Following last week’s revelation from the Absolute State of Oxford United 2020 survey that not much has changed in the profile respondents, when it comes to how they feel, it’s a different story.
The data looks over three surveys; last summer, a smaller mid-season edition and this summer; the change of fortunes on the pitch is clearly reflected in the sentiment off it.
There’s been a significant upswing in positivity following a season which got us to the edge of the Championship. At the end of the 2018/19 season we were coming into some form but had spent a good proportion of the year fighting relegation as well as winding up orders, as a result, the overall rating of the club was 6.7. Twelve months later and the mood has risen to 8.3. This is a slight drop from mid-season, by which point we were pushing into the automatic promotion spots and advancing in the cups.
Karl Robinson’s approval rating is even higher; last year he scored just 6.1, which has now lept up to 8.9. This is an improvement even on the 8.4 he achieved at Christmas. Robinson’s rating is one of the few areas which has seen growth with each survey.
The quality of the squad has also grown, but more moderately from 6.2 to 7.7, though it peaked at 8.3 mid-season. You would expect the directors of the club to lag behind the players and manager in terms of ratings; people will always want more from their owners, and so dragging their rating up another notch is likely to be much harder. But still, their rating grew from 4.9 to 7.6 a slight drop from 7.7 mid-season.
This has more significance when you look at the rating as an index; the initial survey score becomes a baseline (with a standard rating of 100) then you can measure the relative rises and falls from that base. This helps remove some of the inbuilt biases in each category, perhaps a bit more sympathy towards players and that directors are always likely to rate lower than other areas. Using this method, the directors index score for the end of the season was – 154.9 representing the biggest growth of all areas.
The result is a much stronger relationship between the fans and the club, now rated at 8.1 from 5.0 – an index score of 162.1. I look at this score as an amalgam of all the others, showing that we’re stronger than the sum of our parts with Karl Robinson proving the key driver.
Reflecting on the progress of the club, 63.8% of people think it’s considerably better than it was five years ago, a huge leap forward from just 18.1% last year. The pessimists have evaporated; last year nearly a third of respondents considered the situation worse than five years ago, including 7.8% thinking it was ‘considerably worse’. A year on and just 1% consider it slightly worse with none considerably worse.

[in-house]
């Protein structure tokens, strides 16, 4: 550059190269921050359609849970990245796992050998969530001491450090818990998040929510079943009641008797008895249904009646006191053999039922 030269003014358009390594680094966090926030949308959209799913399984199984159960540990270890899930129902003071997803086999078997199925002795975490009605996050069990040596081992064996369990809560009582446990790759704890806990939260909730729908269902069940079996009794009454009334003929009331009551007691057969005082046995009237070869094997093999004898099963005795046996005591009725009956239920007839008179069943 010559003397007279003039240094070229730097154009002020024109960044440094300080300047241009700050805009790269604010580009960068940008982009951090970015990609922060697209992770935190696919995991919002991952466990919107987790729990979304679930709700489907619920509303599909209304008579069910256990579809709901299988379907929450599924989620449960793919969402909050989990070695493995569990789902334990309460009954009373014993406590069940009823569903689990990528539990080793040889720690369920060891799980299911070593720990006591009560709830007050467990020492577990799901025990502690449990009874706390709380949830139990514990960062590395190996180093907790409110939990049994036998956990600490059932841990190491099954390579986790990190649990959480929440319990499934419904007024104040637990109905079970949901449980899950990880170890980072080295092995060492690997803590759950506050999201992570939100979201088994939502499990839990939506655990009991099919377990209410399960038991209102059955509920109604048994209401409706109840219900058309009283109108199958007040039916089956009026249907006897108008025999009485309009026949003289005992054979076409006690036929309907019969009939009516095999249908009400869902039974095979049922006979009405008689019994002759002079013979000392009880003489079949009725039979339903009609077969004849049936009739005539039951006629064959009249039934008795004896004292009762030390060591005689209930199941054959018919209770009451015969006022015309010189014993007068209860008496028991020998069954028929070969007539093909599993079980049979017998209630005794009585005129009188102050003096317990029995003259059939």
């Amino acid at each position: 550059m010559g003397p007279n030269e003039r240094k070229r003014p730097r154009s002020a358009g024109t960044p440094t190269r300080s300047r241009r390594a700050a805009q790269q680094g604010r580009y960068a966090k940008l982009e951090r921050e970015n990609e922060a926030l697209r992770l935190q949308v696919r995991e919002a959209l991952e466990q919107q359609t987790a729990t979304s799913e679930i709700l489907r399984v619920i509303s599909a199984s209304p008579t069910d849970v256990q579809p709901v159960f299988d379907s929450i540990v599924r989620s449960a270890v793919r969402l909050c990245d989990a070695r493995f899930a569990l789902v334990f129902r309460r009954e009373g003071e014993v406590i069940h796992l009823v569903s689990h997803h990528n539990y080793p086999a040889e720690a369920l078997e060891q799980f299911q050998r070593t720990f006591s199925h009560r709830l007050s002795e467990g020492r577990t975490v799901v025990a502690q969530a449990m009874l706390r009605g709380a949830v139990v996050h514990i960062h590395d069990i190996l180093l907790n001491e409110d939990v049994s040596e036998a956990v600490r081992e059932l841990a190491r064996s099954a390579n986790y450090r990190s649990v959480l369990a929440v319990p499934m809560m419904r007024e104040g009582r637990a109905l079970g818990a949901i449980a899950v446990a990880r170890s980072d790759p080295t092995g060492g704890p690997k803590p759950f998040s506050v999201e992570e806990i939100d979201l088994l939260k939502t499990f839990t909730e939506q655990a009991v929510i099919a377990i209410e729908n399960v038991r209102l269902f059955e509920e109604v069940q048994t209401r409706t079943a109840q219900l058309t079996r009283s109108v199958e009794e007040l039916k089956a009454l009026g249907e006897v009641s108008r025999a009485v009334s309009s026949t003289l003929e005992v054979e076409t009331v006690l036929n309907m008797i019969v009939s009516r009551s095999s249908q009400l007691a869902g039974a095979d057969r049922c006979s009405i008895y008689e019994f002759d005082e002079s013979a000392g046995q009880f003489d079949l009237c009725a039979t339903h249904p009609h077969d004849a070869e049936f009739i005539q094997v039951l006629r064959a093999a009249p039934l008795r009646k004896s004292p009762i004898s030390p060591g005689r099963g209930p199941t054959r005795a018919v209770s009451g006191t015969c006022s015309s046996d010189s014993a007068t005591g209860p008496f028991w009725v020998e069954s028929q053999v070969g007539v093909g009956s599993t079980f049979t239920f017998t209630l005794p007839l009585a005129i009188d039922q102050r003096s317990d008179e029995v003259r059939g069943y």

Casting forward however, there seems to be a degree of caution. Last year 9.1% thought things might be worse in five years time, which has dropped to 4.1%. However those who think it will be considerably better grew modestly from 17.0% to just 17.6% – which could be a recognition that the club is reaching the limit of its real potential. To go further would require resolution to bigger, structural issues such as the stadium?
Cameron Brannagan was the fans’ favourite player and despite a moderate second half to the season, he grew his proportion of the vote from 18.4% to 19.3%. Last year Gavin Whyte romped home with 31.7% of the vote, his votes were shared around this year. Rob Dickie saw the biggest jump from 0.3% to 17.7%. The biggest loser was Simon Eastwood who last year picked up 11.9% of the vote, but scraped in 11th with 1% of the vote.
In terms of most improved player, Mark Sykes picked up the most votes followed by Rob Dickie and Sam Long. Dan Agyei had a strong showing in 4th.
Reading through your nominations for moments of the season was a joy, every now and then someone would throw up a moment I’d long forgotten like the League Cup win over Sunderland, Matt Taylor’s equaliser against Manchester City or the 3-3 draw with Coventry. In the end there were three truly outstanding moments; the win over West Ham in September and Josh Ruffels’ last minute winner at Shrewsbury both showed strongly, but it was Nathan Holland’s last minute howitzer against Newcastle in the FA Cup which sneaked home in first.
So, as the new season approaches, there has been a surge in positivity. There are significant challenges in maintaining that momentum, including the endless challenge of getting better with each season and the physical and emotional distance between the club and fans. Next week, we’ll look at where you think we’ll be in 12 months time with all your predictions.